Famines have occurred throughout human history in all parts of the world although the intensity and frequency have declined considerably except in Africa. Although famines predate written history, available records show that they have been recorded since 400 B.C.
Although there is no universally accepted definition, famines or severe hunger occur due to a combination of failure of food production or distribution, rising food prices, unemployment and depletion of assets which impoverish victims leading to sharply increased mortality due to starvation and associated diseases. Thus famines are characterized by excess deaths, social disruption and economic chaos. Here are a few illustrative examples of famines around the world.
Following the elimination by Parliament of term limits that had been built into the 1995 Uganda Constitution, President Museveni is eligible to run for President of Uganda as many times as he wishes. He has already declared he is running in 2011.
Under the current constitutional arrangements, President Museveni has a right to run. However, his decision to run in 2011 has raised two issues. Some people are saying that if he runs he should not be supported because he has been in power for too long. He should therefore step aside so that others can try their luck.
report by the Food and Agriculture Organization of the United Nations (FAO)
issued in September 2008 warned that 80 percent of Uganda will become desert within
100 years. This warning should be taken very seriously. Already there are some
parts of the country where desert conditions are evident especially during the
is important to remember that the present Sahara desert was once fertile and green where crop cultivation and herding thrived.
Around 5000 BC, animals including cattle were domesticated in the area. And
between about 4000 BC and about 2000 BC the Sahara was full of economic activity and well populated.
the climate changed: wet periods became shorter and eventually the area turned
into a desert forcing the dwellers to move away into other parts of Africa and Asia. Fortunately there were places to go to.
order to take corrective measures in Uganda, there is an urgent need to
identify the causes of thermal and hydrological changes that are taking place. So
far there are three schools of thought.
2007 and 2008 world leaders gathered in New
York City to discuss world affairs including the
implementation of the Millennium Development Goals (MDGs). Noting that Africa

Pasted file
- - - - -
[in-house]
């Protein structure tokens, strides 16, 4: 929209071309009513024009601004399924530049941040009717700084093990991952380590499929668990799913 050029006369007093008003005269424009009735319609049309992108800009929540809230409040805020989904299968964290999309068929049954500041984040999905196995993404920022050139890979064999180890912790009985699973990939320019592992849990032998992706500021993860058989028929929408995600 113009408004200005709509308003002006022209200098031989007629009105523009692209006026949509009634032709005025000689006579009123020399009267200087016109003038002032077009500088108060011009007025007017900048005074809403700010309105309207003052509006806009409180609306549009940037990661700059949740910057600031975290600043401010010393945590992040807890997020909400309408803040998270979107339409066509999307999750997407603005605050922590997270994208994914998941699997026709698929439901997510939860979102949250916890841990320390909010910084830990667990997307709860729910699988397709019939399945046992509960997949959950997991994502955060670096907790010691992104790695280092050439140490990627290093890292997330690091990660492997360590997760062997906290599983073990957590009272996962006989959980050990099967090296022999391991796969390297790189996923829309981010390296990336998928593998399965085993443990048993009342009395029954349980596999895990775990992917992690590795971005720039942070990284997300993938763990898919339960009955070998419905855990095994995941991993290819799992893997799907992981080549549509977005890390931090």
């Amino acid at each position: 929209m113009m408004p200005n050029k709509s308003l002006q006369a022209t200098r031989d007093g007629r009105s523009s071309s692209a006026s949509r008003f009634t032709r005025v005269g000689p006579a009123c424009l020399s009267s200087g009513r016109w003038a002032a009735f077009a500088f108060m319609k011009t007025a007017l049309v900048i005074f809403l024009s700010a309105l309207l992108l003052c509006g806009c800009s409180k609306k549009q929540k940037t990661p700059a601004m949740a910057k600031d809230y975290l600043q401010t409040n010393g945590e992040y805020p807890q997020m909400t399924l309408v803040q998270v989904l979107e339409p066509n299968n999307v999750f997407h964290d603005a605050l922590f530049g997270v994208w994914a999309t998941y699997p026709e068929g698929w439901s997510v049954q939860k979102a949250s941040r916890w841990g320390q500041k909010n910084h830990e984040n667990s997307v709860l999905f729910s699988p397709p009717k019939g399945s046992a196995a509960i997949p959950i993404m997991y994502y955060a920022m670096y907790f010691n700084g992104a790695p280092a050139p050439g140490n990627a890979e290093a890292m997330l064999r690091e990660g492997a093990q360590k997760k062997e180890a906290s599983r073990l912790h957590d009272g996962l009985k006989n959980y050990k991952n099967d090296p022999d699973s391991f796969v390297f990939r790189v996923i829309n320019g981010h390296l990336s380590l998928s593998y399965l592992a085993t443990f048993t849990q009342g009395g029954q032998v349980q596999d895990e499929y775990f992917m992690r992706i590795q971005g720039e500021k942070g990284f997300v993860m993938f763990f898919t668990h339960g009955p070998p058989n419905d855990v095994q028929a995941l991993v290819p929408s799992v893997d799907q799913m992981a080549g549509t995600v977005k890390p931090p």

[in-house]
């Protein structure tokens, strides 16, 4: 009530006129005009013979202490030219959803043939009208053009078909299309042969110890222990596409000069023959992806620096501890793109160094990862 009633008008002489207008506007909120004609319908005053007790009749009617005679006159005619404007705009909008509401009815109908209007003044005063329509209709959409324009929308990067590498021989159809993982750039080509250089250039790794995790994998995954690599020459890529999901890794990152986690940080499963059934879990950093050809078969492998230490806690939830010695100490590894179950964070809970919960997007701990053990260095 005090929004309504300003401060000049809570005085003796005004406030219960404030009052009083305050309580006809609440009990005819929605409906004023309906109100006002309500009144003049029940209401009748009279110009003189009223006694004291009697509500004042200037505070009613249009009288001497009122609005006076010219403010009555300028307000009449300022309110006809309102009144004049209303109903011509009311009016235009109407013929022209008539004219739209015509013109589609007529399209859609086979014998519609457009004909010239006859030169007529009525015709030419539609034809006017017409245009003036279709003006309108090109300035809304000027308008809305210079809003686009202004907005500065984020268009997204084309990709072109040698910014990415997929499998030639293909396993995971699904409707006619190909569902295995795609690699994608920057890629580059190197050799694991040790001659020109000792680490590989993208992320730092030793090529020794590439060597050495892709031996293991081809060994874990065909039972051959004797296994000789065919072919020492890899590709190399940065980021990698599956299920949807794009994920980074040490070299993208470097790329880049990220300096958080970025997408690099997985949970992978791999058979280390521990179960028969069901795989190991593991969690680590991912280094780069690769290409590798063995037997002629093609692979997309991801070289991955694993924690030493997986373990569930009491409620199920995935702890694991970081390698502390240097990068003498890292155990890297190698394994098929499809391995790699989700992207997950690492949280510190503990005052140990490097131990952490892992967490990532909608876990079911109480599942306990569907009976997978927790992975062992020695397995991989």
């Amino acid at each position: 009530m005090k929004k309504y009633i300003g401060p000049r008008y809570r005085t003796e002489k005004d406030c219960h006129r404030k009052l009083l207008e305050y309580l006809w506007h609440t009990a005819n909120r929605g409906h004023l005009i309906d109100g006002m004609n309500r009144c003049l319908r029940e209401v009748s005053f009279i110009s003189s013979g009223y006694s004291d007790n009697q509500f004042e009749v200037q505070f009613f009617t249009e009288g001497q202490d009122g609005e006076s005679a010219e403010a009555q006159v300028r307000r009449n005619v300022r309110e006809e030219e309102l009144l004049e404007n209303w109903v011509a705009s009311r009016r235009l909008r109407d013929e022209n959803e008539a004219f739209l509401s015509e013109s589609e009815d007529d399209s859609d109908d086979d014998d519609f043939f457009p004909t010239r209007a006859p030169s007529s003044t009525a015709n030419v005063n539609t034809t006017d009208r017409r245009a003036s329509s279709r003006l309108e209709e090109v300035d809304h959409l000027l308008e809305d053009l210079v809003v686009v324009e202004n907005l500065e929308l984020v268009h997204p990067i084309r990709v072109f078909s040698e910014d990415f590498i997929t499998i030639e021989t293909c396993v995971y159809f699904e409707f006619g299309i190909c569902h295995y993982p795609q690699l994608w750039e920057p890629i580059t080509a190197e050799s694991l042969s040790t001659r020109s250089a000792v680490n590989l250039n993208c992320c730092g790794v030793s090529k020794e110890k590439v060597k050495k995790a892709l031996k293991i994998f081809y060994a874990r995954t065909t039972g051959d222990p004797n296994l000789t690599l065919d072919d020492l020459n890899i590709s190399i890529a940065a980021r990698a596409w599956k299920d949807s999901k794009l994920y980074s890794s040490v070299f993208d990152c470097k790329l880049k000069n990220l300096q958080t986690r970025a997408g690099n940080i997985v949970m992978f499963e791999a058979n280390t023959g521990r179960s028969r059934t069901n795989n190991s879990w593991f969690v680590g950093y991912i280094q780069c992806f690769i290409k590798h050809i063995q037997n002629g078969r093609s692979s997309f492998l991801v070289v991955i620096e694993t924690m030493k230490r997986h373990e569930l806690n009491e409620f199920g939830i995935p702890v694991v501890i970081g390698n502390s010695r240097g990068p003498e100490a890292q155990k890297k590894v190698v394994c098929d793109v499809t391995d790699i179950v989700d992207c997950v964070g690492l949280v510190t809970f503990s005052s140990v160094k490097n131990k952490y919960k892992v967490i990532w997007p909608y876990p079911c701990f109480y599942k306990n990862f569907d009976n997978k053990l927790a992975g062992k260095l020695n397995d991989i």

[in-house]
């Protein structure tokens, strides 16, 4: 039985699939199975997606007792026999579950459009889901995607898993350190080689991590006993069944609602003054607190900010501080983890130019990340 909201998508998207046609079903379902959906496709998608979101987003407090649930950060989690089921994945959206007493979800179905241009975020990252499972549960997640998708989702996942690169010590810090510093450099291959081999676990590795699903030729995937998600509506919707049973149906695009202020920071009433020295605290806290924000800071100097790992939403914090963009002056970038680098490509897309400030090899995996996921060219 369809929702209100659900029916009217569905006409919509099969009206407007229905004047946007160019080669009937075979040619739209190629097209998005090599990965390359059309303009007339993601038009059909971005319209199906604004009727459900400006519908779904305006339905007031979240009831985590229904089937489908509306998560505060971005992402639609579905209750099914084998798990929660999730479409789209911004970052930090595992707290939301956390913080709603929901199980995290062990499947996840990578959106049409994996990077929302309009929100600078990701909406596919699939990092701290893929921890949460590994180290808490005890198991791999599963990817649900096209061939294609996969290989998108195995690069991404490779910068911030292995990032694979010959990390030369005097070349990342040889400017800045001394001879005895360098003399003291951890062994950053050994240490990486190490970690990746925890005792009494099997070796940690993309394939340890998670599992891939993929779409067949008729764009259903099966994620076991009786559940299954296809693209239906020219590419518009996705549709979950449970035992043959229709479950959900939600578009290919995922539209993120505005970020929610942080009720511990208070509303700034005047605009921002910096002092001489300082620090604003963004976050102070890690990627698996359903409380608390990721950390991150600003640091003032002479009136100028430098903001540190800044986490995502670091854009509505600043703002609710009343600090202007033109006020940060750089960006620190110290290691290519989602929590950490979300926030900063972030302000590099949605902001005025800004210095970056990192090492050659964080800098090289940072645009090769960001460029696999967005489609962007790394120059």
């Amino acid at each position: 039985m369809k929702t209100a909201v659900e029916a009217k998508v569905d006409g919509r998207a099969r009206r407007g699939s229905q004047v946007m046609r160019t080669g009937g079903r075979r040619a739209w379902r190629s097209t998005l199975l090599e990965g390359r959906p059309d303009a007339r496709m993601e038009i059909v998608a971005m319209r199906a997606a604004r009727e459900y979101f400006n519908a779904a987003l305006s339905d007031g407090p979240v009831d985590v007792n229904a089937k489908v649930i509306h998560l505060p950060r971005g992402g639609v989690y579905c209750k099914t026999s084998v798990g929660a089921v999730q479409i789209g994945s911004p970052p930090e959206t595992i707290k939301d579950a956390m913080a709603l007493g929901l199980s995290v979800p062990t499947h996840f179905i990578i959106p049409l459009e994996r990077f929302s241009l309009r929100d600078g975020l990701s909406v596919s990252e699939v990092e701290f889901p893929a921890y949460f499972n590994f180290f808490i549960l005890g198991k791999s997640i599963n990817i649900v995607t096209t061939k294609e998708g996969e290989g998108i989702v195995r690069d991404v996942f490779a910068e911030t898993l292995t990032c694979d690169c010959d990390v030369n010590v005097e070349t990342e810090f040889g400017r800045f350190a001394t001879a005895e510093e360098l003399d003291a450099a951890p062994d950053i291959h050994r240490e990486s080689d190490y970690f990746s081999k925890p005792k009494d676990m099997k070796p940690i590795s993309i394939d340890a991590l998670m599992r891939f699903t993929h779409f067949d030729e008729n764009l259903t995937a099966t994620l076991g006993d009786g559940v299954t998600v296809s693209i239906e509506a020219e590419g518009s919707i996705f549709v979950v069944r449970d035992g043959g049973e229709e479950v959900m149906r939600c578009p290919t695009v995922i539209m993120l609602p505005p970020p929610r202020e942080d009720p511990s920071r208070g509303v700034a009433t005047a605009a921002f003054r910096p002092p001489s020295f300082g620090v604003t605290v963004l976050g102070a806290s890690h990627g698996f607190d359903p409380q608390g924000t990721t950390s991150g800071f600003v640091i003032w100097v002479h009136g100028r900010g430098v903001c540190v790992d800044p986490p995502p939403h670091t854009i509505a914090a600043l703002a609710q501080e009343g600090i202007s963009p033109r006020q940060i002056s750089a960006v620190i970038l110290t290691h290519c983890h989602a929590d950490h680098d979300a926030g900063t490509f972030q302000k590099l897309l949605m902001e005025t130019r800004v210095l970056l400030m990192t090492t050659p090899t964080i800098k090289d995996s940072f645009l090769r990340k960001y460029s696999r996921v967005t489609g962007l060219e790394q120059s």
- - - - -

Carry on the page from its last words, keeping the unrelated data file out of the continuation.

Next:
especially Sub-Saharan Africa may not achieve
any of the MDGs by 2015 they concluded that the region was in a state of
emergency requiring massive and urgent international support.
the rapidly deteriorating social and environmental conditions in Uganda leave no
doubt that the ‘Pearl of Africa’ is in deep trouble with a bleak future.
Reports from credible sources reveal that 30 percent of Ugandans are suffering from
hunger, over 33 percent of Uganda’s population are suffering from mental
illness, 40 percent of children under the age of five are undernourished, 12
percent of infants are born underweight because their mothers are
undernourished, up to 80 percent of children are dropping out of primary school
largely because they are hungry (and most of the 20 percent who graduate are
functionally illiterate) and 80 percent of Uganda will turn into a desert
within 100 years largely because of extensive de-vegetation including draining
swamps. Uganda ranks among the top ten countries in the world in alcohol consumption. Add on
the fact that over 22 percent of children between the ages of one and nine
years have trachoma, the leading cause of blindness, and one has no choice but
to conclude definitively that Uganda is indeed in a state of emergency!
In my message of September 12, 2008 to the Prime Minister of Uganda I referred to a preference for prevention, because it is less costly in all areas of human activity, than cure.
Land has become the nation’s single most controversial issue in Uganda’s political economy and history. This is the second time the country has been confronted with the land dilemma. The British administration was faced with this challenge at the start of its administration. However, after careful and informed discussions between London and Entebbe, it was definitively decided that Uganda’s land belongs to Ugandans. The British recognized that Ugandans and their future generations have an inalienable right to ownership and utilization of that land. Besides it is the only asset that the peasants, 90 percent of Uganda’s total population, possess. Ugandans should therefore be very careful, especially the executive and legislative branches of government, in applying theoretical advice floating around about how best to utilize Uganda’s land to integrate the country into the global economy and modernize its society. Four proposals to dispossess Ugandans of their land have been made that need sober examination.